Passport to Destiny
Passport to Destiny is a strange little curio, a low-budget what-if fantasy. It's unusual in that it's one of Lanchester's few starring roles. The actress, born in London in 1902, first appeared onstage at the age of 20. She'd trained as a dancer with Isadora Duncan, and as a young woman she established a musical dance club, did some modeling, ran a children's theater, and published a magazine (although she was its only contributor). Lanchester also ran an after-hours cabaret called The Cave of Harmony, which was frequented by British literary luminaries like Aldous Huxley and Evelyn Waugh, as well as by the film director James Whale, who was working in London at the time (and who would later help shape Lanchester's most famous role in the 1935 Bride of Frankenstein.)
Vibrant, saucy and clearly intelligent, Lanchester was a sparkling figure in the London entertainment scene of the 1920s. The English novelist and journalist Arnold Bennett described this young entertainer and bon vivant as "very young, with a lovely complexion, a wonderful shock of red hair and a rather queerly blunted nose . . . full of virginal inventiveness and distinction." By the late 1920s, she was working almost exclusively as a film actress, and when she married actor and director Charles Laughton, in 1929, she was better known than he was. The two came to Hollywood together for the first time in 1932, though Lanchester would not settle permanently there until 1939. And though the union between Laughton and Lanchester was fraught with significant problems and potential deal-breakers - he was a homosexual, and his career success eventually eclipsed hers - the two remained married until his death in 1962.
In Hollywood, Lanchester - that stunning, now iconic turn in Bride of Frankenstein aside - appeared mostly in small character roles, in pictures like George Cukor's 1935 David Copperfield. Passport to Destiny gave her the rare chance to show off her comic gifts, and hints at her background as a dancer as well - Lanchester moves through the picture with remarkable agility and grace, as if it were a dance role as much as a comic one. Lanchester's feisty charwoman, Ella Muggins, may come from humble origins, but by the time she makes it to Berlin, and to Gestapo headquarters, masquerading as a deaf-mute (the better to overhear Nazi secrets), her self-confidence and bravery are already well-proven. She thinks she's safe because she has that glass eye in her possession - the alleged magic of this talisman is explained in an early scene, as Ella recounts some of the wilder adventures of her late husband to a few of her fellow charwoman friends. (When she points to a picture of the fellow hanging above the mantelpiece, we see a pompous, uniformed caricature of Laughton himself.) Lanchester's Ella, with her scrub brush and washbucket in tow, performs several unassuming but heroic deeds, and she's always a joy to watch, hitching up her skirts as she sashays nonchalantly out of a Nazi pooh-bah's office or expressing both dismay and wonder at finding herself in an airplane for the first time. The Nazis in Passport to Destiny aren't comic-book villains; if anything, they're strangely reasonable, even overtly accommodating. But realism, of course, isn't the point here. Passport to Destiny is a showcase for Lanchester's myriad gifts, and a reminder that she was much more than the wife of one famous man - and one famous monster.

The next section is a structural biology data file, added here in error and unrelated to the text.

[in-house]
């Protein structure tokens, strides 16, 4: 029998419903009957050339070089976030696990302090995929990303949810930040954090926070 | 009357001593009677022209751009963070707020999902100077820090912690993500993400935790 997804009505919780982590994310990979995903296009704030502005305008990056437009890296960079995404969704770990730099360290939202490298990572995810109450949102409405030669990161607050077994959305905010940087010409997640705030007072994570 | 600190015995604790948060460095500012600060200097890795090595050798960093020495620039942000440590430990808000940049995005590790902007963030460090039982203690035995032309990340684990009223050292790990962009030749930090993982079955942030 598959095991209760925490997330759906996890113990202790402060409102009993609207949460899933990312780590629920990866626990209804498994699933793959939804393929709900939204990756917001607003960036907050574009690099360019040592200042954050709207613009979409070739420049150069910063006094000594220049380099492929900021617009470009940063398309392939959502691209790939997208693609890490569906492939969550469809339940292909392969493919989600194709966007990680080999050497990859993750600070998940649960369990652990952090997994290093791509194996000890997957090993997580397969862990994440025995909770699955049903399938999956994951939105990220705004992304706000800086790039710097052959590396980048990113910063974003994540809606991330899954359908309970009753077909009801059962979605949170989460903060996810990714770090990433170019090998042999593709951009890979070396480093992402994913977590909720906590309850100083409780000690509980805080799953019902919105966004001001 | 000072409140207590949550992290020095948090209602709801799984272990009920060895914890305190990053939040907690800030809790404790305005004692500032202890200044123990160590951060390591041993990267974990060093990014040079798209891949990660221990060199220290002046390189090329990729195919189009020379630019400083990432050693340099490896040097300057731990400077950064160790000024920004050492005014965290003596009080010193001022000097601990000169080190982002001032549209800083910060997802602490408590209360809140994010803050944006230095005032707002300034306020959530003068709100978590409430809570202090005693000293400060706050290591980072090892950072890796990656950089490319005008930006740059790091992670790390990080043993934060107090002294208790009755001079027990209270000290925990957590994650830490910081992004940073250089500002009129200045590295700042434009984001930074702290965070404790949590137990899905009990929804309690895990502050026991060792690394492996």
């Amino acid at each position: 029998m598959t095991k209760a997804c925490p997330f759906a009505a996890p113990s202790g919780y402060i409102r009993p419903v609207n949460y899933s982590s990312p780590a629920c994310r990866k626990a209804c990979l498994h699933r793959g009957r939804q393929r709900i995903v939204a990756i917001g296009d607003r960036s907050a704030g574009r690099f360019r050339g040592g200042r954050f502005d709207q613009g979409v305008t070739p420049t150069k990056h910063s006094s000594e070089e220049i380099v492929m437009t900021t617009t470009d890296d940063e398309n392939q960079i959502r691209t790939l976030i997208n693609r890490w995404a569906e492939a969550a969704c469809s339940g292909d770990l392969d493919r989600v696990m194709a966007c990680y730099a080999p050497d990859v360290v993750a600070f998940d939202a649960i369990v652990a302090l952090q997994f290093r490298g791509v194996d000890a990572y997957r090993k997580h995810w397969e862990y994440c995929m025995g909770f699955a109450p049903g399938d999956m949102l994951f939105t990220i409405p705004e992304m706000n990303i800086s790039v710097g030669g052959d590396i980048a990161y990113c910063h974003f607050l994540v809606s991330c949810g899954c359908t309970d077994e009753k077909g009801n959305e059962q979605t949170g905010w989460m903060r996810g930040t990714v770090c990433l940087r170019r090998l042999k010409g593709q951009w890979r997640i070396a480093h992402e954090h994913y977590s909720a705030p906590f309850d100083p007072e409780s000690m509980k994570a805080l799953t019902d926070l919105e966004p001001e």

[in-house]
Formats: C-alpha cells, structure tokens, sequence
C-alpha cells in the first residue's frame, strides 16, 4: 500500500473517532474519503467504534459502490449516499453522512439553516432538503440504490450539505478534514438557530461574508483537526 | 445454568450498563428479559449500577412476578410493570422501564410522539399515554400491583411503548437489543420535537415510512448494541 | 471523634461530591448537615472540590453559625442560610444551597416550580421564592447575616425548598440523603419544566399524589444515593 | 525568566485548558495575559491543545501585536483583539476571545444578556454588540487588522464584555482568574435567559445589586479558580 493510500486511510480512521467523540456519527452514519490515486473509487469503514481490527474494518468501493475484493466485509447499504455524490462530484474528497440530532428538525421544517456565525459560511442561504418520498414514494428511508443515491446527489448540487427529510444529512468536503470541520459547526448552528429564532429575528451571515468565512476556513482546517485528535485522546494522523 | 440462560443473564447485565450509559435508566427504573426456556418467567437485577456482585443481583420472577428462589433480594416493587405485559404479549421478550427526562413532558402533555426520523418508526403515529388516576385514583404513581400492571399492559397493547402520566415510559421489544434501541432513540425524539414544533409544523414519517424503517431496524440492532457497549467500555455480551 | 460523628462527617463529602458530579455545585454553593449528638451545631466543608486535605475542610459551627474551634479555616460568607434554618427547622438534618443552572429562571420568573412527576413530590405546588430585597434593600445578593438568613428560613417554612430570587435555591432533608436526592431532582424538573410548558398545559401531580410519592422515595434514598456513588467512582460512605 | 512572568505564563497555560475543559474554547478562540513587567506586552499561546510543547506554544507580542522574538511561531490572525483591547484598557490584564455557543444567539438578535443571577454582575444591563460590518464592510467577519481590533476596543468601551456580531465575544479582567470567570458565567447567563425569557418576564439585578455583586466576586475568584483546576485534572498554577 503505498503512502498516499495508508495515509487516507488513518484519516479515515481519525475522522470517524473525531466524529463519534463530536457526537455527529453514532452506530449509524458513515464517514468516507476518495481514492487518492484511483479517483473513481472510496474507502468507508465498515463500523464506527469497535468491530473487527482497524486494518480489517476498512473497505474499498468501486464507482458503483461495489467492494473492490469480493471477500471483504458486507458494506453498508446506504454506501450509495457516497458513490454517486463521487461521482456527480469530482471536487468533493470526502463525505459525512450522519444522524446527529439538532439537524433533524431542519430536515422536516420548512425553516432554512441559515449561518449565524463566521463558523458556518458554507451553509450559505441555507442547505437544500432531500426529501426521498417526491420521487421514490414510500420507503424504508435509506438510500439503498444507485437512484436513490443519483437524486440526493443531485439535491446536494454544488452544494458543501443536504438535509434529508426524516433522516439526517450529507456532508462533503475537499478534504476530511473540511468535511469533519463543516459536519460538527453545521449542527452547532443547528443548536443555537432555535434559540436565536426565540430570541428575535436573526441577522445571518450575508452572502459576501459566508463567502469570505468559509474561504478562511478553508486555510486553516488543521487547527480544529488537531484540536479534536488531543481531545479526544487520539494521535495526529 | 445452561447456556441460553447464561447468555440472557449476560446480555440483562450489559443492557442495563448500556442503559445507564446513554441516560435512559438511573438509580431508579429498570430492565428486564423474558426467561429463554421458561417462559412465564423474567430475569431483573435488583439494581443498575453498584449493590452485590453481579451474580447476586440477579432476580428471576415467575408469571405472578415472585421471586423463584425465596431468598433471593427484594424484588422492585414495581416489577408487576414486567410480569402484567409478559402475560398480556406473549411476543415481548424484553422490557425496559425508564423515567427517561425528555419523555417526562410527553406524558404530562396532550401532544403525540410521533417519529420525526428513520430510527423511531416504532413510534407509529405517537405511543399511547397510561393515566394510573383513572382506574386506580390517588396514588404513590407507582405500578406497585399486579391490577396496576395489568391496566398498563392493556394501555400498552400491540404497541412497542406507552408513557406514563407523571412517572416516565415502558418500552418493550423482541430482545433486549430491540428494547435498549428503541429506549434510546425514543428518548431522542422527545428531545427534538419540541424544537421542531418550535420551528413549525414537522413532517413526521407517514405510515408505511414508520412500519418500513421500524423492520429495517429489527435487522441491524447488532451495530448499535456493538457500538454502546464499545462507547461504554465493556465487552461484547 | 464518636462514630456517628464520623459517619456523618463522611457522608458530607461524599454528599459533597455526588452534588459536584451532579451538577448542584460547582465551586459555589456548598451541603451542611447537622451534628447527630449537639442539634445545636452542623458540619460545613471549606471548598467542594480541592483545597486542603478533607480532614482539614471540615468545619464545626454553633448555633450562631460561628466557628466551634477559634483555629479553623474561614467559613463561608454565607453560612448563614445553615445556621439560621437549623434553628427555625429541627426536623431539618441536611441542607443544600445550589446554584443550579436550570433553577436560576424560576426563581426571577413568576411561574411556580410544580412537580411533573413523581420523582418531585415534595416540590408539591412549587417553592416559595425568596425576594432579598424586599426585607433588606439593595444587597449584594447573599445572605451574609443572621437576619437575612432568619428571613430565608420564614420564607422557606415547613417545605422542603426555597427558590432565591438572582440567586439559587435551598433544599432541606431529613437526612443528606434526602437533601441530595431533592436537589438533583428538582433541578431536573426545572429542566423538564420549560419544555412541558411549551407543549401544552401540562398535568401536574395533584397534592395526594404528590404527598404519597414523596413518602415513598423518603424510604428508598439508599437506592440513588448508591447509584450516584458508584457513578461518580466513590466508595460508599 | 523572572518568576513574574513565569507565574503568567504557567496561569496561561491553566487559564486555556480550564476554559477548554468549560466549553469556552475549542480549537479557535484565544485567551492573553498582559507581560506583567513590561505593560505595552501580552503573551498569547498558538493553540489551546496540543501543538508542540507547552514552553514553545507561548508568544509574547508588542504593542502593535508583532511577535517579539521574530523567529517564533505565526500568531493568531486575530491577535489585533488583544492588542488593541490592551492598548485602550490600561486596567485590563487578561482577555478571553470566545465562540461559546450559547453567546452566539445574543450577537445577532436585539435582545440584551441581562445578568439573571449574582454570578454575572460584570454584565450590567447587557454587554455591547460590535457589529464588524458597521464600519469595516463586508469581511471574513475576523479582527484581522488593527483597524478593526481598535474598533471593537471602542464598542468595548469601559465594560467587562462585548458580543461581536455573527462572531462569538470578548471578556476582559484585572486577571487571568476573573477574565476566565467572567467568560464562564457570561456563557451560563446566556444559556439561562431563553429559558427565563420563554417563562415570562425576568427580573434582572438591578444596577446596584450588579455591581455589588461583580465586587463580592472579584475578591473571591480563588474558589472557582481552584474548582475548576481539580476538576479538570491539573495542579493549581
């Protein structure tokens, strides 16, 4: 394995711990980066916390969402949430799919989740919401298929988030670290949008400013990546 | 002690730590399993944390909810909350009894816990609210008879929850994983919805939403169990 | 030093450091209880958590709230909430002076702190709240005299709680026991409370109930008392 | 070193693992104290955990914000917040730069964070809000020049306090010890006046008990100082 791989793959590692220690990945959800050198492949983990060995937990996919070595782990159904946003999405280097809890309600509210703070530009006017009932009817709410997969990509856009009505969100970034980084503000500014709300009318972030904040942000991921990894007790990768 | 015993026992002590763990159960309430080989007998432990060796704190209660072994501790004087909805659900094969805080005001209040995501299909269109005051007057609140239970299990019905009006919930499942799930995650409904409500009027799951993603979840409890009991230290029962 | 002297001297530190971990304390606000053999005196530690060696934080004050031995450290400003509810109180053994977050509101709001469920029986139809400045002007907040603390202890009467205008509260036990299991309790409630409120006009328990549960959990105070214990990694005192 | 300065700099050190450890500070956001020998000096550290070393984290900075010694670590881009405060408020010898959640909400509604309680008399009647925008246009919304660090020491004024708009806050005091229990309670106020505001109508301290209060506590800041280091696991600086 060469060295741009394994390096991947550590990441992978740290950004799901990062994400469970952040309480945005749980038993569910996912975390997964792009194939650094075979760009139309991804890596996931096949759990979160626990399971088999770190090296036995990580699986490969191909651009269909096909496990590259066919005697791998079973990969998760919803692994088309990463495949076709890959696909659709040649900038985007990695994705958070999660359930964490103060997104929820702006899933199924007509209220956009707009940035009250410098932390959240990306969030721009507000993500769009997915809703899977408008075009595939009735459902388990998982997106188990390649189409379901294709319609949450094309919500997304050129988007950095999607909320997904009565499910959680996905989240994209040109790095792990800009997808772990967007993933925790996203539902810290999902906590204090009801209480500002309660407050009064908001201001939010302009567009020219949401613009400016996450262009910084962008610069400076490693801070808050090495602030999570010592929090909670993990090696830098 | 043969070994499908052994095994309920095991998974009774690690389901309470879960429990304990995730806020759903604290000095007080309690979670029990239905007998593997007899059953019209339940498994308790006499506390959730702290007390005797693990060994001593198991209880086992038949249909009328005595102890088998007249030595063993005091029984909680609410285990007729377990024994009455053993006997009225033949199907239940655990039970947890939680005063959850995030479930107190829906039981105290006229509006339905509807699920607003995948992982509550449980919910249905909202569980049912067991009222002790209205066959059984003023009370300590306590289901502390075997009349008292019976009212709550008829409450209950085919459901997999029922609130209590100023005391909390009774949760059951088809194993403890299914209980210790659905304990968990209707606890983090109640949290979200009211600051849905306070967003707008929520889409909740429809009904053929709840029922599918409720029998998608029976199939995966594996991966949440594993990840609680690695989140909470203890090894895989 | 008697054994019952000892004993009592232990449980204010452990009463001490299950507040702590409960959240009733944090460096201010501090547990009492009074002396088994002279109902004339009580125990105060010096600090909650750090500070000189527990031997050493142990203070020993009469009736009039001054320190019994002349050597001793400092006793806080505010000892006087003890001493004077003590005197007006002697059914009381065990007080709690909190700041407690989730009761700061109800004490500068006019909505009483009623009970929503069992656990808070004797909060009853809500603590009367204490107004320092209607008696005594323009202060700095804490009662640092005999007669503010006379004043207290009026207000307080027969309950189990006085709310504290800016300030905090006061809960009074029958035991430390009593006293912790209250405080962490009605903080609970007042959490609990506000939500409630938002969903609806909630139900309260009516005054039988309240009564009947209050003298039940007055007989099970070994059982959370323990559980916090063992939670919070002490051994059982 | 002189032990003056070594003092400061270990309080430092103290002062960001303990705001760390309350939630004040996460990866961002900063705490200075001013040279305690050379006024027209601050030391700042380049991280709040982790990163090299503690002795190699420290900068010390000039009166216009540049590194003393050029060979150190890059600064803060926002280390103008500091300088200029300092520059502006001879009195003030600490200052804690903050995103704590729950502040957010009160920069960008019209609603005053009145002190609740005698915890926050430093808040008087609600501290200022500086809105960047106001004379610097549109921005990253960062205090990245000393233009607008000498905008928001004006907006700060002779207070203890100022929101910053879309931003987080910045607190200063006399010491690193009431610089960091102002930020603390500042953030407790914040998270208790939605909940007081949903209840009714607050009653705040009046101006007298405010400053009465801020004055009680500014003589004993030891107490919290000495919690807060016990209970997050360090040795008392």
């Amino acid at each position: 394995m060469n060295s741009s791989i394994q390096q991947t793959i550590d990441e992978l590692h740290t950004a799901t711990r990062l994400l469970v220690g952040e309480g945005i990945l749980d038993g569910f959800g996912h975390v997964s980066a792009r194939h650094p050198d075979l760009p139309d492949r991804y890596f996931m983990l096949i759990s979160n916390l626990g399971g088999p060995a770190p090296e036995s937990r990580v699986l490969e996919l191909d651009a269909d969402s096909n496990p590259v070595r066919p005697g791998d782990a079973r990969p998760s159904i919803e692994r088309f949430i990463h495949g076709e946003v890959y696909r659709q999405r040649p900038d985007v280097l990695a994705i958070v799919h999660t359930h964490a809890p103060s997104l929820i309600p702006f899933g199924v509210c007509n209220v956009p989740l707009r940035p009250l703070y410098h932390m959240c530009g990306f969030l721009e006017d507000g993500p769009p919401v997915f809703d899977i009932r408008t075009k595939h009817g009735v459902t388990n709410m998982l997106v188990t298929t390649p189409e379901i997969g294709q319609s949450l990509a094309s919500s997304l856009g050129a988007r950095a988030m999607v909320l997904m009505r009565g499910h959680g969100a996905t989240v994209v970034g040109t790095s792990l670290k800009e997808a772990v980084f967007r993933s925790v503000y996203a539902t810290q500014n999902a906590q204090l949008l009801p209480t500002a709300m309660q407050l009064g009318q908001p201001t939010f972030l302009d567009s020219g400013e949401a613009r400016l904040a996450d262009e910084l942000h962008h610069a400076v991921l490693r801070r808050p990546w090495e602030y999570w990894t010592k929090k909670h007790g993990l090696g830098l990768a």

Producer: Herman Schlom
Director: Ray McCarey
Screenplay: Muriel Roy Bolton, Val Burton
Cinematography: Jack MacKenzie
Music: Roy Webb
Film Editing: Robert Swink
Cast: Elsa Lanchester (Ella), Gordon Oliver (Franz), Lenore Aubert (Grete), Lionel Royce (Dietrich), Gavin Muir (Lord Haw Haw), Lloyd Corrigan (Professor Walthers)
By Stephanie Zacharek
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